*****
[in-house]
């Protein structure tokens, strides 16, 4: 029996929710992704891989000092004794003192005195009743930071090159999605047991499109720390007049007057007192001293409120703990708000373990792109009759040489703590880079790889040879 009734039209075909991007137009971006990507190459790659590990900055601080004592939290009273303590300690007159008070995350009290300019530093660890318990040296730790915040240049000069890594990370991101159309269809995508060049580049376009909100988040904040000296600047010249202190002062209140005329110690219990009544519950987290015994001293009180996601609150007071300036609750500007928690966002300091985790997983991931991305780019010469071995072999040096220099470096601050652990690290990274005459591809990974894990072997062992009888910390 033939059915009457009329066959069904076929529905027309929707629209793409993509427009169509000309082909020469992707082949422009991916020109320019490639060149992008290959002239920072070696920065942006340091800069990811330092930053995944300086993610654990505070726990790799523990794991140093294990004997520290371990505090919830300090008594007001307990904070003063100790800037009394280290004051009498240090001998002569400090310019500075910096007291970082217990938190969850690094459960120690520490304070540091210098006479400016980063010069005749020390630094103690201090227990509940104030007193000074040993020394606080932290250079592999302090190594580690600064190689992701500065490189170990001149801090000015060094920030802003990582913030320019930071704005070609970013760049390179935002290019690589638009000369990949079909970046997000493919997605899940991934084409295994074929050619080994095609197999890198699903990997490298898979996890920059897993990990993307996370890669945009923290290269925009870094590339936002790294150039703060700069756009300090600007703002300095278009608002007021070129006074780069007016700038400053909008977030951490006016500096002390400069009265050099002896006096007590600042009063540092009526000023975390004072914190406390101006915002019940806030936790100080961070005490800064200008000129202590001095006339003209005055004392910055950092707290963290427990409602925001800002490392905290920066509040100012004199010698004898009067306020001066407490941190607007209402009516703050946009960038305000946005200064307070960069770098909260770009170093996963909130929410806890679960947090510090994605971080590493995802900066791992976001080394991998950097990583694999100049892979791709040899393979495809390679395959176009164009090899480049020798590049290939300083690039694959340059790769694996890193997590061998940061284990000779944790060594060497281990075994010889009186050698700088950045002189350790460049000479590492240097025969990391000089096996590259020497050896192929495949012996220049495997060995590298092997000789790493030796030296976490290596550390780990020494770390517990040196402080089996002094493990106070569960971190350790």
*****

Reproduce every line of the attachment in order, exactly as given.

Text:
[in-house]
């Protein structure tokens, strides 16, 4: 029996929710992704891989000092004794003192005195009743930071090159999605047991499109720390007049007057007192001293409120703990708000373990792109009759040489703590880079790889040879 009734039209075909991007137009971006990507190459790659590990900055601080004592939290009273303590300690007159008070995350009290300019530093660890318990040296730790915040240049000069890594990370991101159309269809995508060049580049376009909100988040904040000296600047010249202190002062209140005329110690219990009544519950987290015994001293009180996601609150007071300036609750500007928690966002300091985790997983991931991305780019010469071995072999040096220099470096601050652990690290990274005459591809990974894990072997062992009888910390 033939059915009457009329066959069904076929529905027309929707629209793409993509427009169509000309082909020469992707082949422009991916020109320019490639060149992008290959002239920072070696920065942006340091800069990811330092930053995944300086993610654990505070726990790799523990794991140093294990004997520290371990505090919830300090008594007001307990904070003063100790800037009394280290004051009498240090001998002569400090310019500075910096007291970082217990938190969850690094459960120690520490304070540091210098006479400016980063010069005749020390630094103690201090227990509940104030007193000074040993020394606080932290250079592999302090190594580690600064190689992701500065490189170990001149801090000015060094920030802003990582913030320019930071704005070609970013760049390179935002290019690589638009000369990949079909970046997000493919997605899940991934084409295994074929050619080994095609197999890198699903990997490298898979996890920059897993990990993307996370890669945009923290290269925009870094590339936002790294150039703060700069756009300090600007703002300095278009608002007021070129006074780069007016700038400053909008977030951490006016500096002390400069009265050099002896006096007590600042009063540092009526000023975390004072914190406390101006915002019940806030936790100080961070005490800064200008000129202590001095006339003209005055004392910055950092707290963290427990409602925001800002490392905290920066509040100012004199010698004898009067306020001066407490941190607007209402009516703050946009960038305000946005200064307070960069770098909260770009170093996963909130929410806890679960947090510090994605971080590493995802900066791992976001080394991998950097990583694999100049892979791709040899393979495809390679395959176009164009090899480049020798590049290939300083690039694959340059790769694996890193997590061998940061284990000779944790060594060497281990075994010889009186050698700088950045002189350790460049000479590492240097025969990391000089096996590259020497050896192929495949012996220049495997060995590298092997000789790493030796030296976490290596550390780990020494770390517990040196402080089996002094493990106070569960971190350790």